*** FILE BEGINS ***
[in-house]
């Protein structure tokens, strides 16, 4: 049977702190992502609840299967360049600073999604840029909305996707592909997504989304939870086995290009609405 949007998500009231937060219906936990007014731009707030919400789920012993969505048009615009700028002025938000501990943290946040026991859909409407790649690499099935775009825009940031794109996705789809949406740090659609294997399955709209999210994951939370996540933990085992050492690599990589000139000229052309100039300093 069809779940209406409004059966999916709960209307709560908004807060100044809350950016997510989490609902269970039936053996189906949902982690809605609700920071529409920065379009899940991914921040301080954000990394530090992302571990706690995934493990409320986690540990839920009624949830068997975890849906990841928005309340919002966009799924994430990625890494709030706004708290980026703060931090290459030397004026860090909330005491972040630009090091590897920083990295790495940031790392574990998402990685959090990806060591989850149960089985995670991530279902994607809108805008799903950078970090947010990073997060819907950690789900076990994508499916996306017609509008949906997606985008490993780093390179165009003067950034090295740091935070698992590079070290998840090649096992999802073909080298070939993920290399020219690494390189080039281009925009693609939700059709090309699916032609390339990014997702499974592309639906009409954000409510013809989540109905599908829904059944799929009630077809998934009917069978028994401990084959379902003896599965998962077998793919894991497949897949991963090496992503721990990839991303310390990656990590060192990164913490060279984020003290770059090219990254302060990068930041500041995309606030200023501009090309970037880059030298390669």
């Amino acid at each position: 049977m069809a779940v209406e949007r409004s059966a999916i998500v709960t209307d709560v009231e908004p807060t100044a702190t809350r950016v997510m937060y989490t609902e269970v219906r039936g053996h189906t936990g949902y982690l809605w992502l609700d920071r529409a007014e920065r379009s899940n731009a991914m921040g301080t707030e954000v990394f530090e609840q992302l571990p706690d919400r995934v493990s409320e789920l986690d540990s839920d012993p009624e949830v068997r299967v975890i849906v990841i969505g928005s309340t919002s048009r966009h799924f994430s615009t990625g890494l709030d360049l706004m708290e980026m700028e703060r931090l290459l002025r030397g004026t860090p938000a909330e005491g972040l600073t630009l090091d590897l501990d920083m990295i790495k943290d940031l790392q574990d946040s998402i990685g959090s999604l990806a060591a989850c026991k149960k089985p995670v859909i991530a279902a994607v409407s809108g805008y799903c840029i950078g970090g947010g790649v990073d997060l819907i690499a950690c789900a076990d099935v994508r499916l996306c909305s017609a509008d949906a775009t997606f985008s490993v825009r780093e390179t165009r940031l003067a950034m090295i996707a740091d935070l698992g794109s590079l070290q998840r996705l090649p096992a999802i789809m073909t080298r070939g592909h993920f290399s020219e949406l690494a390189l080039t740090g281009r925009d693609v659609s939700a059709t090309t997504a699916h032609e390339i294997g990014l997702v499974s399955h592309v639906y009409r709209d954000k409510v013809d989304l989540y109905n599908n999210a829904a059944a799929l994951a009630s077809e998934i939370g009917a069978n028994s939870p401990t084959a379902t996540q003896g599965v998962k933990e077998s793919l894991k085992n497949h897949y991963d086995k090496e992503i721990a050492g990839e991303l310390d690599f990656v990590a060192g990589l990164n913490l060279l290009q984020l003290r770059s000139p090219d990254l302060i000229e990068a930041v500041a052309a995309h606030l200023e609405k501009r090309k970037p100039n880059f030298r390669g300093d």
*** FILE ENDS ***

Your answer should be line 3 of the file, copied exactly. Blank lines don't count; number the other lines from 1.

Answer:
């Amino acid at each position: 049977m069809a779940v209406e949007r409004s059966a999916i998500v709960t209307d709560v009231e908004p807060t100044a702190t809350r950016v997510m937060y989490t609902e269970v219906r039936g053996h189906t936990g949902y982690l809605w992502l609700d920071r529409a007014e920065r379009s899940n731009a991914m921040g301080t707030e954000v990394f530090e609840q992302l571990p706690d919400r995934v493990s409320e789920l986690d540990s839920d012993p009624e949830v068997r299967v975890i849906v990841i969505g928005s309340t919002s048009r966009h799924f994430s615009t990625g890494l709030d360049l706004m708290e980026m700028e703060r931090l290459l002025r030397g004026t860090p938000a909330e005491g972040l600073t630009l090091d590897l501990d920083m990295i790495k943290d940031l790392q574990d946040s998402i990685g959090s999604l990806a060591a989850c026991k149960k089985p995670v859909i991530a279902a994607v409407s809108g805008y799903c840029i950078g970090g947010g790649v990073d997060l819907i690499a950690c789900a076990d099935v994508r499916l996306c909305s017609a509008d949906a775009t997606f985008s490993v825009r780093e390179t165009r940031l003067a950034m090295i996707a740091d935070l698992g794109s590079l070290q998840r996705l090649p096992a999802i789809m073909t080298r070939g592909h993920f290399s020219e949406l690494a390189l080039t740090g281009r925009d693609v659609s939700a059709t090309t997504a699916h032609e390339i294997g990014l997702v499974s399955h592309v639906y009409r709209d954000k409510v013809d989304l989540y109905n599908n999210a829904a059944a799929l994951a009630s077809e998934i939370g009917a069978n028994s939870p401990t084959a379902t996540q003896g599965v998962k933990e077998s793919l894991k085992n497949h897949y991963d086995k090496e992503i721990a050492g990839e991303l310390d690599f990656v990590a060192g990589l990164n913490l060279l290009q984020l003290r770059s000139p090219d990254l302060i000229e990068a930041v500041a052309a995309h606030l200023e609405k501009r090309k970037p100039n880059f030298r390669g300093d």